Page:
The process involves similar production steps and technology except for foot wear for which the assembling techniques can be sophisticated. The materials (leather, textiles etc) are similar that is why a sold waste is generated in particular and the factors which influence the quantity of wastes are similar.

Using large quantity of leather with poor quality the cutting rate can be 5 points higher than normal. The type of leather (grains, split, side, belly etc) the size of the leather (lamb, bovine etc).the size of the leather (lamb, bovine, etc). The size of the item to produce and combinational size, shape of components to cut in the same piece of materials can be responsible for large wastage.

The ability of the operator in charge of the cutting; a good clicker can cut 3-5% below the allocated surface.

The solution to reduce the quantity of leather waste solemnly depends on how skillful the clicker is, and by this approach the quantity waste will reduce.

The external solution to recycle the solid wastes are the same.

1.5       Statement of the Problem

The shoe industry produces a lot of waste materials and these have littered the environment in many ways. And also causes a serious pollution to the people during the process of incinerating this waste material by releasing a toxic substance into the atmosphere, which is harmful to human health in general.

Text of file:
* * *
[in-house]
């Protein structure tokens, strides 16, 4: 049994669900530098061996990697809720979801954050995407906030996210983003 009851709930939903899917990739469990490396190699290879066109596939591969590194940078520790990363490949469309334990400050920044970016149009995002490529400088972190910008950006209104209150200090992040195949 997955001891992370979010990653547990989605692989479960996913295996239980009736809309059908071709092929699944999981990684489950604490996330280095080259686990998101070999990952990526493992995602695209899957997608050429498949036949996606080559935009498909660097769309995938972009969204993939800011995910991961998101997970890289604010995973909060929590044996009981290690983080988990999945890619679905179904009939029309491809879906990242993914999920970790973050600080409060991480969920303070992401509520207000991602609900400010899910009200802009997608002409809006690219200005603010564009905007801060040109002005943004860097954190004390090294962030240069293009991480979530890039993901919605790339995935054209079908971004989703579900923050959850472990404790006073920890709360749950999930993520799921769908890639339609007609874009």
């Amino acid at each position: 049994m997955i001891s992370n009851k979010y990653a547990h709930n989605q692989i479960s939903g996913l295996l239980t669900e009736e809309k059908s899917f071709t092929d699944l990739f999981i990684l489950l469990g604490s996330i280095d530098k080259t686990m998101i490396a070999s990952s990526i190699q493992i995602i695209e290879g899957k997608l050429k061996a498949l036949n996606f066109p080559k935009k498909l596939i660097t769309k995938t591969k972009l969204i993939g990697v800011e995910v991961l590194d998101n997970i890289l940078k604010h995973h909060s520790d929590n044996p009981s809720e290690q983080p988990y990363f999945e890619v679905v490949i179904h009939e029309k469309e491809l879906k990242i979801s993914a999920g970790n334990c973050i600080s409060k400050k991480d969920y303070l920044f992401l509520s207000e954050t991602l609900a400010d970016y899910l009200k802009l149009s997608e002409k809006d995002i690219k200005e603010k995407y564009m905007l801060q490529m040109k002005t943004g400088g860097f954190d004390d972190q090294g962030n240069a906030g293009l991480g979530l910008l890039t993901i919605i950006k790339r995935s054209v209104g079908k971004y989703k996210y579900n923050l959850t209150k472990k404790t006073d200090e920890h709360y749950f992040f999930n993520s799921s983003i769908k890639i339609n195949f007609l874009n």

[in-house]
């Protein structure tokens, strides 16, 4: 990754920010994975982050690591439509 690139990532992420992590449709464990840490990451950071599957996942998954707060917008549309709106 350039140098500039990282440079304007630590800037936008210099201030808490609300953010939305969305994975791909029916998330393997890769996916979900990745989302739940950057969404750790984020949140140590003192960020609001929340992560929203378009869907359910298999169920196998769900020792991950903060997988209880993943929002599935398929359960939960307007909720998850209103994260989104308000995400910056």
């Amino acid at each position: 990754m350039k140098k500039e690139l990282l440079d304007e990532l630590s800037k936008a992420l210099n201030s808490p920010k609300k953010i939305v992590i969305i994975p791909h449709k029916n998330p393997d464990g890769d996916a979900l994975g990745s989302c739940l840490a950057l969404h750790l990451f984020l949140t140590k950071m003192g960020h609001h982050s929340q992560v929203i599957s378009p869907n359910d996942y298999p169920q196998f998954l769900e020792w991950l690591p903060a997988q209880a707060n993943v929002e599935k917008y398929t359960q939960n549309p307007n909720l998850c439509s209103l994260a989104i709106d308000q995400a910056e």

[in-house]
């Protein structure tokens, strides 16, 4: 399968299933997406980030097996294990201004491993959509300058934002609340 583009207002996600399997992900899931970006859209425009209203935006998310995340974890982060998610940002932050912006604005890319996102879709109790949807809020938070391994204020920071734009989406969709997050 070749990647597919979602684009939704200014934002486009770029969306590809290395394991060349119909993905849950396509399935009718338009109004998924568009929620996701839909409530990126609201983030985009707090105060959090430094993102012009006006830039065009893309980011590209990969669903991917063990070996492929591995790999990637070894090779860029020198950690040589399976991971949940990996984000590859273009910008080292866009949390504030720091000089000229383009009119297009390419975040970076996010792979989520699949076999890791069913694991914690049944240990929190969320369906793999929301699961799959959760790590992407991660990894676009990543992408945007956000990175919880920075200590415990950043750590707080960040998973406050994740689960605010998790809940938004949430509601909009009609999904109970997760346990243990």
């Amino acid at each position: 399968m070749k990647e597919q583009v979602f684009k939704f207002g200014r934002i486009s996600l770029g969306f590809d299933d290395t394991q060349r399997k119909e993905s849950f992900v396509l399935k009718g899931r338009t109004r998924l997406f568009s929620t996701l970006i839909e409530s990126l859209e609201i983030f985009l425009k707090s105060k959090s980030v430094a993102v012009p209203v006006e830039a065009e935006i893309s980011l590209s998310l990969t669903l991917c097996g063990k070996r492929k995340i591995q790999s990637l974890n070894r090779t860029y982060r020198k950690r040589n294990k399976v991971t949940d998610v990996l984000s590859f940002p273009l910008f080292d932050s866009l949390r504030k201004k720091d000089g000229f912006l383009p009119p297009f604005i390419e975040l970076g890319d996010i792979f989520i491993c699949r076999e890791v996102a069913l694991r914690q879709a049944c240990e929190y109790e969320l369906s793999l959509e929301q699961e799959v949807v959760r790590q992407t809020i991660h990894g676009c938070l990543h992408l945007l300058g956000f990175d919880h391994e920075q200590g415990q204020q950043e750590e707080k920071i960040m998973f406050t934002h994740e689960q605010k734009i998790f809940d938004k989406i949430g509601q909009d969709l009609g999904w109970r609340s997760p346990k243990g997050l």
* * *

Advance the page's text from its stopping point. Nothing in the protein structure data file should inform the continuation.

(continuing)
Some of these chemicals used in preserving animals hides or skins are usually carcinogenic in nature, which implies that there liable to cause cancer.

The thoughtfulness of all these challenges and short comings of ignoring and abandoning of these waste leather materials and the environmental impact it has on the health of the people was what prompted the need for the researcher to utilize the leather scraps.

By combining them with other materials in order to complement and enhance good quality, durable, affordable and high aesthetic finished leather article which cuts across all social classes. Also this research work is geared and propelled towards campaigning for buying locally made in Nigeria products which is one of the agenda of the present government of the day.

1.6       Limitation